Shared from the 11/30/2023 Financial Review eEdition

Laying building blocks for digital assets


While cryptocurrencies remain firmly in the spotlight, corporate attention is turning to the many broader uses of the underlying blockchain technology to streamline business processes and unlock new revenue opportunities.

As a distributed ledger, blockchain means that ownership records can’t be altered or tampered with. In turn, the technology facilitates tokenisation: the conversion of assets or ownership rights into digital form.

Blockchain already has had an impact on industries ranging from healthcare and real estate to gaming and sports and – notably – the financial services sector.

In theory there’s little that can’t be tokenised, including art, vehicles, shares and commodities. Tokenisation also allows for fractional ownership of a high-value or illiquid asset, such as property.

“Some of the benefits realised by early adopters include reduction in settlement times and products for connecting borrowers and lenders that were once not possible,” says digital asset infrastructure provider Fireblocks.

The company reports that, between 2022 and 2023, demand for tokenisation projects increased by 350 per cent.

But while asset digitisation promises to transform financial markets, it also poses challenges including regulatory uncertainties, technological hurdles and – ultimately – the need for market acceptance.

Fireblocks co-founder and chief executive Michael Shaulov says legacy systems are failing to keep up with the speed and volumes of the modern payment flows – and are thus ripe for disruption.

He adds that people are familiar with the “crazy failures” in the crypto space, such as FTX founder Sam Bankman-Fried being found guilty of defrauding investors of $US8 billion.

Shaulov says such failures are due partly to improper risk management, as well as the lack of a prudent corporate governance structure or proper segregation of customer assets.

“The exchanges were for ‘new’ assets, but in terms of how they operated there was nothing to remove counterparty risk and heighten transparency,” he says.

“They were not using the technology in the way it was intended.”

Fireblocks itself was founded because of an infamous 2017 fraud, in which the Lazarus Group hacked into four South Korean exchanges and stole $US200 million of Bitcoin.

Working on the ensuing investigation, Shaulov was struck by how quickly cybercriminals moved from hacking traditional finance to digital assets.

Shaulov and fellow software engineers Idan Ofrat and Pavel Berengoltz created Fireblocks as an enterprise-grade platform to protect digital assets from theft and hackers.

“Fireblocks’ mission is simple: to enable every business to easily and securely support digital assets and cryptocurrencies,” Shaulov says. Currently, Fireblocks services about 1800 institutional customers globally. More than 60 of these are Australia-based, including ANZ, National Australia Bank and the crypto exchanges Independent Reserve and Swyftx. Fireblocks also worked with the ASX-listed DigitalX wholesale fund manager to provide wholesale investors with simplified and secure access to digitised ‘‘real-world’’ assets. Fireblocks recently acquired BlockFold, a Melbourne-based start-up which helps financial institutions tokenise their offerings. While the client base remains weighted to financial institutions, Fireblocks is working with consumer brands and gaming companies to revolutionise loyalty and marketing initiatives. The company helped beverage giant Heineken to pilot a non-fungible token (NFT), enabling consumers to receive incentives and rewards on the blockchain with ease. The ‘‘gamified’’ digital experience allows Heineken to collect data shared by the consumer, as well as enabling bars with loyal patronage to work more closely with the brewer. In the financial sector, Fireblocks helped ANZ issue its stablecoin in March 2022. (A stablecoin is a crypto whose value is pegged to a currency or commodity and thus has a more consistent price).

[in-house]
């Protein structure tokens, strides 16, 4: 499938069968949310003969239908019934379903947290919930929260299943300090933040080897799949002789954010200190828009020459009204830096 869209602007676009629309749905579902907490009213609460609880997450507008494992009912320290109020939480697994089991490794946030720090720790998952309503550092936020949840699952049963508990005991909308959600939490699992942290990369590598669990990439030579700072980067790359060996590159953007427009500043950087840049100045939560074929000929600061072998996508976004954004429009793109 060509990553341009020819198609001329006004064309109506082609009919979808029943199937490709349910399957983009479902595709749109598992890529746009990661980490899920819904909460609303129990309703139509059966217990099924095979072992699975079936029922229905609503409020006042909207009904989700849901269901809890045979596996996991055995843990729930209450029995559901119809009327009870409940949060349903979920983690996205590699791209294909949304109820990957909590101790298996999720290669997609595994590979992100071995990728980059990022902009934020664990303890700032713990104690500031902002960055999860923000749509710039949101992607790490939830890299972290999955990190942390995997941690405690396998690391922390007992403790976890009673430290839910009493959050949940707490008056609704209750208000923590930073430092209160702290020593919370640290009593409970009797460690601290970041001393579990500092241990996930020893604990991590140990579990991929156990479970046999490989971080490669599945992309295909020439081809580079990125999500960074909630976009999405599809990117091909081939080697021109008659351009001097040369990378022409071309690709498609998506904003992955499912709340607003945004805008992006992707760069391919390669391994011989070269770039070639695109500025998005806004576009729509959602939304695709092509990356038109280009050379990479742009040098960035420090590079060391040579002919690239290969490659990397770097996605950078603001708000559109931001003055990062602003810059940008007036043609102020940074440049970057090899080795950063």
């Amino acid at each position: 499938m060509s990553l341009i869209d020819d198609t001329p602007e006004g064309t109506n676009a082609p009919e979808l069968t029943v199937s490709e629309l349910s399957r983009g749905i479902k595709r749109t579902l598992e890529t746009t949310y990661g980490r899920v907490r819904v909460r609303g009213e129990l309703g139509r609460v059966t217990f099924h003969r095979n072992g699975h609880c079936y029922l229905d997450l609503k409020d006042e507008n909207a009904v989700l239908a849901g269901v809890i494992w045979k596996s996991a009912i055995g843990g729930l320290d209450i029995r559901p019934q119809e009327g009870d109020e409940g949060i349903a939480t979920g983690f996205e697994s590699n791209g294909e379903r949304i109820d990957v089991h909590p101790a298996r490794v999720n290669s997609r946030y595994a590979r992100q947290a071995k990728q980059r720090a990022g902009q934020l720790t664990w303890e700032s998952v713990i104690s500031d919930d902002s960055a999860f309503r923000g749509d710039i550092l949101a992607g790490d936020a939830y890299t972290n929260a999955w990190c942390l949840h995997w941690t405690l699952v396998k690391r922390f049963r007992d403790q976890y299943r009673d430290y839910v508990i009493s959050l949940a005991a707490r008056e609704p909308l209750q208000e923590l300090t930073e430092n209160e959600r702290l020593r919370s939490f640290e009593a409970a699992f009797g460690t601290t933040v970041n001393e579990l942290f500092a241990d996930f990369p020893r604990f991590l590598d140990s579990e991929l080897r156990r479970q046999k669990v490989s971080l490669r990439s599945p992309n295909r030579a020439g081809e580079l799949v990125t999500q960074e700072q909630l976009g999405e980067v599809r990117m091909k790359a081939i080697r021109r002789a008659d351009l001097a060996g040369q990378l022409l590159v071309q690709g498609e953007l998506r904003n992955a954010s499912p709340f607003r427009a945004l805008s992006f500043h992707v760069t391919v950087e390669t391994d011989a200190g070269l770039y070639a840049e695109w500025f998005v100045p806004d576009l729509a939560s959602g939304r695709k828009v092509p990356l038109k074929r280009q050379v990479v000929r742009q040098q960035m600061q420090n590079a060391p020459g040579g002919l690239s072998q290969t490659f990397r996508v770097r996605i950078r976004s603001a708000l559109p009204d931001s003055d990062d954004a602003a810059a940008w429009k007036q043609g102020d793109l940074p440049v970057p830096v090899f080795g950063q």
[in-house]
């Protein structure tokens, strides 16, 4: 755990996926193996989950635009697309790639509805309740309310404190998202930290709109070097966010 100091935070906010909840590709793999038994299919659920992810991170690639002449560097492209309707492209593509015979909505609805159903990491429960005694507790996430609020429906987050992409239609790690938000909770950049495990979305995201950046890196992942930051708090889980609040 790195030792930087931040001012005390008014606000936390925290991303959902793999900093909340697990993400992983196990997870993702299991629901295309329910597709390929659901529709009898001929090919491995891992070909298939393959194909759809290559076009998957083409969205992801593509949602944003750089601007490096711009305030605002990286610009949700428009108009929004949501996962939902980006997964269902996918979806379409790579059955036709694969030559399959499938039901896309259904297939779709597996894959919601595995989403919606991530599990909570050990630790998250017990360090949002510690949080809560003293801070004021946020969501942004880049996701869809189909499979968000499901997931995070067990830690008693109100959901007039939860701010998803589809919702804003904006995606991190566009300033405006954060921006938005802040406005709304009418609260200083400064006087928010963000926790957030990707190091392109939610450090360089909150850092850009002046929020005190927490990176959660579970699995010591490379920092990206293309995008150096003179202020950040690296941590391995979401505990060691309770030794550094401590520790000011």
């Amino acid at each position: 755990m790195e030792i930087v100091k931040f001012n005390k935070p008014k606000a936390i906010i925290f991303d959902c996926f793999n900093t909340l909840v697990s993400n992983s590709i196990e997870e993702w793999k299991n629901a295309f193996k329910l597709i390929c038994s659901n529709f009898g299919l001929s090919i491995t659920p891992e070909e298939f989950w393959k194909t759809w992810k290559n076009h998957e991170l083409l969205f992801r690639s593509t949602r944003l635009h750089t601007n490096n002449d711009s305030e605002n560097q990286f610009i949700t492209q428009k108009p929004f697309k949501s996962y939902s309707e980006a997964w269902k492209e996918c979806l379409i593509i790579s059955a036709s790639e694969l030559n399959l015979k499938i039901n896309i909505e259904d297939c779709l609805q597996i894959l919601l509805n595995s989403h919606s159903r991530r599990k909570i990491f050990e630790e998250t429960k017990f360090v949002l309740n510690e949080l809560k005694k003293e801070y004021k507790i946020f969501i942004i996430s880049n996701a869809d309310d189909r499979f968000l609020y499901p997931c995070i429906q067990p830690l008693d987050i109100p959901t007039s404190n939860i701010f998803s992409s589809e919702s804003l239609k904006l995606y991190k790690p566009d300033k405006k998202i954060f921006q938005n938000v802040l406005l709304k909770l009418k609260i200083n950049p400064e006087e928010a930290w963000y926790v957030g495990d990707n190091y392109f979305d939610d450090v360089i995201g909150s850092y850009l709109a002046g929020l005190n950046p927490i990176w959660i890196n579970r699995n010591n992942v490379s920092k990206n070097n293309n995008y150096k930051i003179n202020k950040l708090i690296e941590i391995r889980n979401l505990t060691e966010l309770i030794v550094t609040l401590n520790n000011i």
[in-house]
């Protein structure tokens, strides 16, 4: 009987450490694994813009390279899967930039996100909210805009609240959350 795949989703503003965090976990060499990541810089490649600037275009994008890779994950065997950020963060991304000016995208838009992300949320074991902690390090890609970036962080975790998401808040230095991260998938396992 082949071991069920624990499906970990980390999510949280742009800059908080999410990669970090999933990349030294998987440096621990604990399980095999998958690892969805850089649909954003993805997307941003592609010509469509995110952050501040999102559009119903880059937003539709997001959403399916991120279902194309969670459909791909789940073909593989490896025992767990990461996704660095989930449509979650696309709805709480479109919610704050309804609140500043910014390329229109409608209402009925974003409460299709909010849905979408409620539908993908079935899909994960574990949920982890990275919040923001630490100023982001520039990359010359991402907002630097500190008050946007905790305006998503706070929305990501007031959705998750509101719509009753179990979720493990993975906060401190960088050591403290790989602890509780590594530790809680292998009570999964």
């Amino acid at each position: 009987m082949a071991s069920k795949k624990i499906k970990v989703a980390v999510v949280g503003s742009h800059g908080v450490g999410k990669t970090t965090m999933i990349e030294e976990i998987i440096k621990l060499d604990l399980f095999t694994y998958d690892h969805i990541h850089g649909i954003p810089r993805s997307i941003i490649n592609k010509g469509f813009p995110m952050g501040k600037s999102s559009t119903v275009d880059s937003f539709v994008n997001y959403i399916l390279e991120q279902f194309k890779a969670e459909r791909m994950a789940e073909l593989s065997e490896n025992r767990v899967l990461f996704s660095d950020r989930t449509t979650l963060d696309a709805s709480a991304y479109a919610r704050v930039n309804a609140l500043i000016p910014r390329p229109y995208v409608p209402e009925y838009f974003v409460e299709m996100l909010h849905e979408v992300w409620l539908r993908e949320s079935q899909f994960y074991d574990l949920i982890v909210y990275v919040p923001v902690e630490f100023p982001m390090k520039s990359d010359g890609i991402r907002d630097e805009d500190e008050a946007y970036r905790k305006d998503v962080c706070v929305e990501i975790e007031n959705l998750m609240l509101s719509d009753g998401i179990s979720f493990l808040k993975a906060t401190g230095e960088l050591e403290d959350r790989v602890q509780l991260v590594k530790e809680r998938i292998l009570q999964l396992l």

Since then, Fireblocks has delivered more than 10 stablecoin projects and is in “active conversations” with more than 25 banks.

This week Fireblocks launched Off Exchange, which allows institutional traders to eliminate counterparty risks when trading on centralised exchanges.

Counterparty risk can take on many forms, such as cyber hacks, bankruptcy, co-mingled accounts and – as with the FTX collapse – client fund misappropriation.

Within 72 hours of the FTX failure, $US10 billion of funds was moved to Fireblocks.

Off Exchange is built on the Fireblocks Network, which has secured the transfer of more than $US40 billion between institutional traders and exchanges in the last 90 days.

The Off Exchange initiative follows the launch of Fireblocks’ non-custodial wallet, which gives the end-user full control over their wallet and their transactions.

“The idea is that as a customer or investor, you can safeguard your own funds without relying on your financial provider or maintaining around-the-clock visibility,” Shaulov says.

With 600 employees globally, the New York-based Fireblocks has ensured the safe transfer of $US4 trillion in digital assets and created more than 130 million wallets.

Shaulov has been impressed by the willingness of Australian financial market players – especially the banks – to adopt the brave new world of digital assets. The firm participated in the pioneering digital currency pilot undertaken by the Reserve Bank of Australia, providing tech for the seven out of 16 use-cases explored.

“However additional work is required for Australia to reach the next level,” he says. “Regulators need to work closely with the financial sector and digital asset companies to enable the full benefits to be unlocked.”

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